Here ALF, alone, wanders the neighborhood, finds Neal’s new apartment — where he’s never been before, mind you — and somehow makes it all the way inside, up to and through Neal’s door, which we see in the establishing shot is on the highest floor, without being spotted.

Is that possible? Sure.

But how did he do it?

The episode doesn’t care, and, for some reason, neither does Neal. He just shows his grandmother’s antique snowglobe to ALF so ALF can break it and the fake audience of dead people can yuk it up.

Jim J. Bullock shows more concern than anyone else in the episode when he’s sad about his heirloom being destroyed. And even then he’s only sad for two and a half seconds. Immediately after that he’s merrily making tea.

ALF, "Happy Together"

I can’t even blame Bullock for this. He’s told at the end of one page of his script to be devastated that his only memento of his grandmother is smashed on the floor, then at the top of the next page he’s making casual conversation with a naked mole rat. Yes, Bullock’s shift in performance is jarring…but how could it not be? They could have hired Jack Nicholson for this scene and it wouldn’t have been any better. There’s only so far this shitty writing can go. (For those wondering, it never gets cleaned up, either; the snowglobe remains smashed on the floor for the rest of sitcom eternity.)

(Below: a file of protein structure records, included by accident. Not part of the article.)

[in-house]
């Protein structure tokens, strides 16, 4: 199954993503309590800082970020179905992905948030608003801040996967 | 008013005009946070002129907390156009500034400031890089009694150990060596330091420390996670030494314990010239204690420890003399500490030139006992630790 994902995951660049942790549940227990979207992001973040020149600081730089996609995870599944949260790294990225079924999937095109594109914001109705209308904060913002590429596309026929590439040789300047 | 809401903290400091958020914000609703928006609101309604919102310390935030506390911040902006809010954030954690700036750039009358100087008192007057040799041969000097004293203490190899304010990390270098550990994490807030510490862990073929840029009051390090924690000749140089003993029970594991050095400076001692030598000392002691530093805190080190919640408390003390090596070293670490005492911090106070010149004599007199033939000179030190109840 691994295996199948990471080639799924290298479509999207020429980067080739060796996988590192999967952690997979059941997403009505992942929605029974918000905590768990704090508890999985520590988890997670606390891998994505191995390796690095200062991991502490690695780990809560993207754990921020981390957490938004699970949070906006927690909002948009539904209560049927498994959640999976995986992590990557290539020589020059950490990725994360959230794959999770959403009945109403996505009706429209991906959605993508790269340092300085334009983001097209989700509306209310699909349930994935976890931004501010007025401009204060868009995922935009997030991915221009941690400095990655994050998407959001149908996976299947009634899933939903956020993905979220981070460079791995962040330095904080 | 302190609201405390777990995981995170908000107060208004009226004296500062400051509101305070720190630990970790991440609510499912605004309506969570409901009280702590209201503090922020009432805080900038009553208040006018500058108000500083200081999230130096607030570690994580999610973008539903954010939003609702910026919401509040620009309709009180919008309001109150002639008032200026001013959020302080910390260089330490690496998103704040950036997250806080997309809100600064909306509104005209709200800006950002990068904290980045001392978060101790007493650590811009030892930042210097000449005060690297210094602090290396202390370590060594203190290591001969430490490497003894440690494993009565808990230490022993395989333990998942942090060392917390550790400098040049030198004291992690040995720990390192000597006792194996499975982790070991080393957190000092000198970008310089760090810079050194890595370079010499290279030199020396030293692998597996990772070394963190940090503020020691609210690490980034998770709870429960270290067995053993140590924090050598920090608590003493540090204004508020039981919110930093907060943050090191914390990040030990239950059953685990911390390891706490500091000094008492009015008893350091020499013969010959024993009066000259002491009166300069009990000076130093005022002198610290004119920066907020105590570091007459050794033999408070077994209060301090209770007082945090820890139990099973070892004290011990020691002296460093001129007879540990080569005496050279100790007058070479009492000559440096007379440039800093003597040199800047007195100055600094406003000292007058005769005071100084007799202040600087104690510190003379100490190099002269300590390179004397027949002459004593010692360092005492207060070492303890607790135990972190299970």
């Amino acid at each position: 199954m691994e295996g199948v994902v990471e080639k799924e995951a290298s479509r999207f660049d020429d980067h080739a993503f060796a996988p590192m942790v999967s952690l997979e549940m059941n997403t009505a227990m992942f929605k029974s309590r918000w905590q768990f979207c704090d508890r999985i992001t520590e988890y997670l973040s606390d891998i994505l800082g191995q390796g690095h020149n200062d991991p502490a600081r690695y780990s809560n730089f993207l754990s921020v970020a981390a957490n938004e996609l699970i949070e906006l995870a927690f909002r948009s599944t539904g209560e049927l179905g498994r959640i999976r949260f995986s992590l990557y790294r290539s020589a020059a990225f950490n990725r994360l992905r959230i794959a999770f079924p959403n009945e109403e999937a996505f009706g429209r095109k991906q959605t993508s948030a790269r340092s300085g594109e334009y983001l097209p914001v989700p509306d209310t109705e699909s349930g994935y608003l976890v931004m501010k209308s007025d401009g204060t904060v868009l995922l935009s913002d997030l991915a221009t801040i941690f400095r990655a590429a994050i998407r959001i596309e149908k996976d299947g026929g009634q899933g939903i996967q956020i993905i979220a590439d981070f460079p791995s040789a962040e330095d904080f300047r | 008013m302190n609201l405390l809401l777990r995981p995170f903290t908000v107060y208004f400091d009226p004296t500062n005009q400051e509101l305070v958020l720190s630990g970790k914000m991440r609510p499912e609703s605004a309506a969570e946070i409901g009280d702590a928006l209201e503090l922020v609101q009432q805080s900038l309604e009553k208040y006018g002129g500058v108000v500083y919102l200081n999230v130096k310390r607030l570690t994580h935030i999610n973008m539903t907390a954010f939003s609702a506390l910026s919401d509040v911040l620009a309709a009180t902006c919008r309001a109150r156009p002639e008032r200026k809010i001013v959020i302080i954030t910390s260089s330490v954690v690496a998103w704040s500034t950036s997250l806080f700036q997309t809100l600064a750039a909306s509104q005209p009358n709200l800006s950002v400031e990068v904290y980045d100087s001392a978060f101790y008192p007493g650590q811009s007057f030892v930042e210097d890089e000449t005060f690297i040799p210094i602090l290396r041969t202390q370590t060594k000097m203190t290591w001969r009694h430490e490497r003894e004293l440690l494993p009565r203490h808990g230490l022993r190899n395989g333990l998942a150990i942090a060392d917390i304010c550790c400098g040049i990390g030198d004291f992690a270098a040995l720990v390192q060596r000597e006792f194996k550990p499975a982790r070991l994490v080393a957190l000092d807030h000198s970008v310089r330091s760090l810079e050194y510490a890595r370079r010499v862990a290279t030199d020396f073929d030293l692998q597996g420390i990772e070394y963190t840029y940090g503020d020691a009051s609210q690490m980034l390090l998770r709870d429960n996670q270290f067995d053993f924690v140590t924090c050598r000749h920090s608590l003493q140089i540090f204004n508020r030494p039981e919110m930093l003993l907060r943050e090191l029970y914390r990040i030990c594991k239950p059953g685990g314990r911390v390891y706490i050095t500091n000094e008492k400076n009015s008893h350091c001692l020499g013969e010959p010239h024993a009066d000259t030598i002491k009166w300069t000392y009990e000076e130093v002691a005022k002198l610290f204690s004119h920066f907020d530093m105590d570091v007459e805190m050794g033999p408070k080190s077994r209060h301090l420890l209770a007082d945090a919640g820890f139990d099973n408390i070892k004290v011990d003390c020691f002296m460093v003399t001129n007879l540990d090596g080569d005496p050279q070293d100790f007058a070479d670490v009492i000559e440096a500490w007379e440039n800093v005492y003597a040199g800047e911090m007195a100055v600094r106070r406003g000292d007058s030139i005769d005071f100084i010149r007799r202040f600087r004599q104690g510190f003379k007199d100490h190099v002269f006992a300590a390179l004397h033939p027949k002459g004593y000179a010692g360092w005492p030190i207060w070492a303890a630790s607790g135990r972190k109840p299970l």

Maybe I’m just especially frustrated because Neal and ALF reprise their conversation from the end of “The First Time I Ever Saw Your Face.” There and here, Neal tries desperately to get ALF to spit out some Melmac Facts. Which is, obviously, something most human beings would do when encountering a space alien that speaks English.

There I was frustrated that the writers didn’t bother to have ALF answer any of his questions, but it was just about excusable due to the fact that it was the final scene in the episode. A half hour block of television only lets you cover so much ground, and if the writers chose to focus their attention elsewhere — for better or for worse — so be it.

Now, though, we’re not even halfway through the episode. There’s plenty of time for these two assholes to have a discussion, and Neal tries to get one going. But ALF tells him nothing, because the writers didn’t want to think of anything.

Neal asks how far away Melmac was. ALF says he doesn’t know.

Neal asks which solar system it was in, and ALF says he doesn’t know that, either.

Which…fuck you, show. Yeah, it builds to a joke about how ALF majored in P.E., but come on. He was in the fucking Orbit Guard. He flew around in his own personal space ship. He was tasked with defending the planet (which…yeah, that explains a lot). But he doesn’t know what solar system he’s from? That’s like being a long haul trucker and not knowing what state you live in. I don’t care how dumb you are; whether it’s maps or star charts, if your job involves travel you know how to get the fuck home.